Tracking the Pulse of Residential Homebuilders

Insight on the current market based on BTIG survey show that building more affordable homes helps

By GLENN RENNER

If you’re like me – and the 2,700 local production builders using HomeSphere’s platform — this year’s housing market has you puzzled. Are we recovering from the late 2018 slump? Or is another slump on the horizon? Is the economy full speed ahead, or facing a recessionary brick wall? Will cost pressures or political potholes make us stumble?

Reports may be mixed, but the data from our My HomeSphere platform and our free monthly survey of our member builders has me reasonably optimistic.

HomeSphere builders represent a unique segment of the industry: They are nimble and innovative local companies whose voices are often left out of the conversation. Yet, together, they built 20 percent of all homes constructed last year. As a point of comparison, that is a larger construction output than the top 15 national homebuilders combined.

It is the mission of our platform to have the most up-to-date information, so we can accurately advocate for builders and provide data to building product manufacturers who use it to plan and grow. To that end, we survey our builder members monthly, in partnership with investment bank BTIG. The resulting data creates a value-added service for our members and contributes to the residential new construction landscape. We have found the surveys to be an early indicator of the true state of the market, and the industry agrees — the BTIG/HomeSphere Builder Survey has become among the leading reports outlining the health of the residential construction industry.

And lately, that health is good.

After bottoming out in late 2018, the industry is coming back. In fact, our builders have reported steady increases throughout the year. In January, 29 percent reported sales increases (after a low point of just 23 percent in November 2018). Sales have continued their upward trend, and in our most recent survey, a majority of builders (51 percent) were back in positive territory. Traffic followed a similar pattern, with overall growth. In January, 33 percent reported traffic increases. That number steadily increased to 49 percent in July, and even saw a big jump to 53 percent in April.

Are we officially out of the woods? BTIG veteran analyst Carl Reichardt believes we could be, for a few reasons.

First off, builders are responding to customer demand for lower-priced homes. Last year, builders had “the wrong product and the wrong price,” according to Reichardt. He alerted attendees of our annual Partner Summit 2018 to the problem more than a year ago, telling the crowd of HomeSphere clients that he was seeing an excess supply of move-up product and, specifically, too much move-up product on entry- level land.

The industry heeded his warning. Our builders have incrementally lowered their exposure in the move-up/luxury segment, while retooling to add new entry-level products to the mix. Nearly 40 percent now offer an entry-level product, up from just 25 percent of builders reporting entry- level offerings in December 2018. They have also adjusted their exposure in the luxury/move-up segment, with 70 percent offering that product today, down from 80 percent in December 2018. While our builders are often a bellwether, the overall market is changing. National Association of Home Builders has reported consistent declines in single-family home sizes, based on U.S. Census data and its own analysis.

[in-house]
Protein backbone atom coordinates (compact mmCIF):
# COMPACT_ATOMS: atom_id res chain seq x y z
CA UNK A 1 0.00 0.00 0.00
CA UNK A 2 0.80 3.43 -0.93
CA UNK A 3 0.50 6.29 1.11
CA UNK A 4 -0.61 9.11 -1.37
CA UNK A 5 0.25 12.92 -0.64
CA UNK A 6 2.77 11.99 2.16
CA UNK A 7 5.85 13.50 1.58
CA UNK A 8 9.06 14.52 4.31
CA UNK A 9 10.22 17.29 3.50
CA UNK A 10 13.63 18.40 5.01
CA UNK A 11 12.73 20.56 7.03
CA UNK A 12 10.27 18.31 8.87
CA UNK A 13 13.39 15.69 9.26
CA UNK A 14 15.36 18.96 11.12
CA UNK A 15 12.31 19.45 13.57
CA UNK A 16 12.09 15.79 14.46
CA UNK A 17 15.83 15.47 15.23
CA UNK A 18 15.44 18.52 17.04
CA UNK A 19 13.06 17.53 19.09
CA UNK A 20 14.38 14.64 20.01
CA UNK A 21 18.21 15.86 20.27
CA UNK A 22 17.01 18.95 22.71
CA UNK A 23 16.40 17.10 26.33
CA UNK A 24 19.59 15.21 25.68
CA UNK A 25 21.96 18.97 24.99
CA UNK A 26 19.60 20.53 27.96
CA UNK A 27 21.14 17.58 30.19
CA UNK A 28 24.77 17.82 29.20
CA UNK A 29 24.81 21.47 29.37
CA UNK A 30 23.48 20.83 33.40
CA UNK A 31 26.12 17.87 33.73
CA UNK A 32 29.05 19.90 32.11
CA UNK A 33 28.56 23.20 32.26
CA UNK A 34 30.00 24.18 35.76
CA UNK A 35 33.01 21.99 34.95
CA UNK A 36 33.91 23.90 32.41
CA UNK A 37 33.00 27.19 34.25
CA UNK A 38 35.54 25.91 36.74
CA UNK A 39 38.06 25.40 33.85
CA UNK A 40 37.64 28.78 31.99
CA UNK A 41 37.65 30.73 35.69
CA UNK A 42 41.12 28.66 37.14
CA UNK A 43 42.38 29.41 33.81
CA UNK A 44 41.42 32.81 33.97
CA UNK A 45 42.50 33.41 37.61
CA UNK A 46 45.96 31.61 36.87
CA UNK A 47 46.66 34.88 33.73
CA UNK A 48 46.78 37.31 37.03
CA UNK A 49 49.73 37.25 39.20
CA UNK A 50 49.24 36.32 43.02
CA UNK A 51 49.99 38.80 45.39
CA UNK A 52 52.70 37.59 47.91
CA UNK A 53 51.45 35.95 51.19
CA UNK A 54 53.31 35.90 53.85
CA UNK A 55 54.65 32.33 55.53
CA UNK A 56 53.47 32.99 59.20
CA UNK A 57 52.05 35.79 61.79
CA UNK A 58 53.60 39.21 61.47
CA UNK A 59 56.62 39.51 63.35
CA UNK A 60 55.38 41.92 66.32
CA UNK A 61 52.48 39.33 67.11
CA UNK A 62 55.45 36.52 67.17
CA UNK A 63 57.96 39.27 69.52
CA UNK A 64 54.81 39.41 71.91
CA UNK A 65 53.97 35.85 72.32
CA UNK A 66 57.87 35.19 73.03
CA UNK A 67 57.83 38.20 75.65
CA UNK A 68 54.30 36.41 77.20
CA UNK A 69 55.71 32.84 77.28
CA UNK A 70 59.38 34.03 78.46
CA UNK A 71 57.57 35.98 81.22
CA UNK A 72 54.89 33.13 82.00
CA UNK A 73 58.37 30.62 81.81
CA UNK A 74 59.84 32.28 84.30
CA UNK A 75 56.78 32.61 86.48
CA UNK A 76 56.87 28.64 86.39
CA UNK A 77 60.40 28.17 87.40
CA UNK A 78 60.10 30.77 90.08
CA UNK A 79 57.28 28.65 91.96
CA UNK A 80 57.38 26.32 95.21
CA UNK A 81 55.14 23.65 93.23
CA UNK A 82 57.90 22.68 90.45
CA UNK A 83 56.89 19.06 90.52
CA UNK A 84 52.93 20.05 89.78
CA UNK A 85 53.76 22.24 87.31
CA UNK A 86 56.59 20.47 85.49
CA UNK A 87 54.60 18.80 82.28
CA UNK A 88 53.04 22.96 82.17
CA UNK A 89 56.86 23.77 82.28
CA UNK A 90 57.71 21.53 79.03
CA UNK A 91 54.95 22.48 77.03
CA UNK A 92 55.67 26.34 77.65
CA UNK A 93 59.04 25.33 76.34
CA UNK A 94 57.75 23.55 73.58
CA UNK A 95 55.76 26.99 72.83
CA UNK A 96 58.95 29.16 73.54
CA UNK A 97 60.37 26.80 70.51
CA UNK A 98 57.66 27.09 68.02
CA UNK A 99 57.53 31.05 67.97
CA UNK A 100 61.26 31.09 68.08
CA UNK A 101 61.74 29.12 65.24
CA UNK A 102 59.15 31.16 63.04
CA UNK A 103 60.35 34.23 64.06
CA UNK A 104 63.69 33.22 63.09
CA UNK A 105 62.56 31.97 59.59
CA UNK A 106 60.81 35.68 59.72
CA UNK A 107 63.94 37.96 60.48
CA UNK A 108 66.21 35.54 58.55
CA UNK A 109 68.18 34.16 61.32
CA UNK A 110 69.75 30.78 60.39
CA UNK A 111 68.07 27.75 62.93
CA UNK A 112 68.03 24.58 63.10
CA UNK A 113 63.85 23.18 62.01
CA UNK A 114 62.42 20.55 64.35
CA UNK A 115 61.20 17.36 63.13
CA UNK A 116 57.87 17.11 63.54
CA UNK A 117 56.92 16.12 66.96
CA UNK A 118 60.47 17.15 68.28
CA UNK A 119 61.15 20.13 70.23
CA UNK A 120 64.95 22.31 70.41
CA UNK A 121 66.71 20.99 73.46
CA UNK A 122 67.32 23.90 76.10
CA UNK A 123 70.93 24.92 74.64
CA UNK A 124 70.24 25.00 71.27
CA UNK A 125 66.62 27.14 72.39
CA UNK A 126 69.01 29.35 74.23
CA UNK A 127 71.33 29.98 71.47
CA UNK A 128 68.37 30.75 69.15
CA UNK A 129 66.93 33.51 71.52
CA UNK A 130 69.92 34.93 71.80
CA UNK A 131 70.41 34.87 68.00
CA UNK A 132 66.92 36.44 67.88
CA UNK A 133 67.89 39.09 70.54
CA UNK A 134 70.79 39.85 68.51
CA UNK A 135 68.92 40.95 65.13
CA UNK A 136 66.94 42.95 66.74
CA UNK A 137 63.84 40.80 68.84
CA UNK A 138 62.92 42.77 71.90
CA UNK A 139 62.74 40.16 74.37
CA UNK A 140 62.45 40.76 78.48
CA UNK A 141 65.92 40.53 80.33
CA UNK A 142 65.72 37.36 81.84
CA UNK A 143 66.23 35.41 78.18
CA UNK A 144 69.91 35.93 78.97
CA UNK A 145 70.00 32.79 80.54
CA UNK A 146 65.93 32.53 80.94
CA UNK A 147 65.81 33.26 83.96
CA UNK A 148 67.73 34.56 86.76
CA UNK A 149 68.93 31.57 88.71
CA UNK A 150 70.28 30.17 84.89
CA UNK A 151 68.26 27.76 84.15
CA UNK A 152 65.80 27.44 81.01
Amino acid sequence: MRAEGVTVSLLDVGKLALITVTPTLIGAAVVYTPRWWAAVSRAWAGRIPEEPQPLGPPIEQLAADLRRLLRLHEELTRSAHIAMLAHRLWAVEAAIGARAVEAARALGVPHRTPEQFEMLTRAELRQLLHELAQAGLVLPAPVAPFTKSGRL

The change in mix, coupled with lower interest rates and more inventory, are reasons for optimism. “Nine months ago,” Reichardt said, “we were bracing for a downturn. Luckily, the steep declines in late 2018 scared builders, and they made mix changes that met market demand. The Fed had very good timing, too, lowering rates during our darkest hour. If consumer confidence remains strong, builders have a brighter future ahead.”

Our builders’ ability to change set them on a positive course. That refocusing is an example of why our team is so passionate about data gathering. The HomeSphere survey allows us to track changes in the business/sales cycle on a monthly basis and provides a more realistic view of the market than relying solely on public builder reports. As a result, the industry can identify change points sooner and get a leg up on the market.

To that end, we are acutely aware of a potential headwind for the industry — labor and materials costs. In July 2018, 62 percent of our builders reported increases in both labor and materials. That number has eased in 2019 to about 41 percent, but additional cost pressures continue to weaken pricing power, according to Reichardt. “Margin enhancements are still limited,” he said, “but builders with entry-level product in markets that remain affordable may see opportunity to take price increases.”

We believe one way out of this margin game is to change the way the industry procures products. We continue to open the flow of information between builders and building product manufacturers.

By expanding how and whom we connect across the industry and providing datacentric insights in many forms, we help builders gain insight into the housing market for the betterment of all.

Survey Disclaimer: www.btig.com/disclaimer

Glenn Renner is chief executive officer of HomeSphere, the country’s largest digital marketplace connecting major building product manufacturers and local builders. He can be reached at grenner@homesphere.com.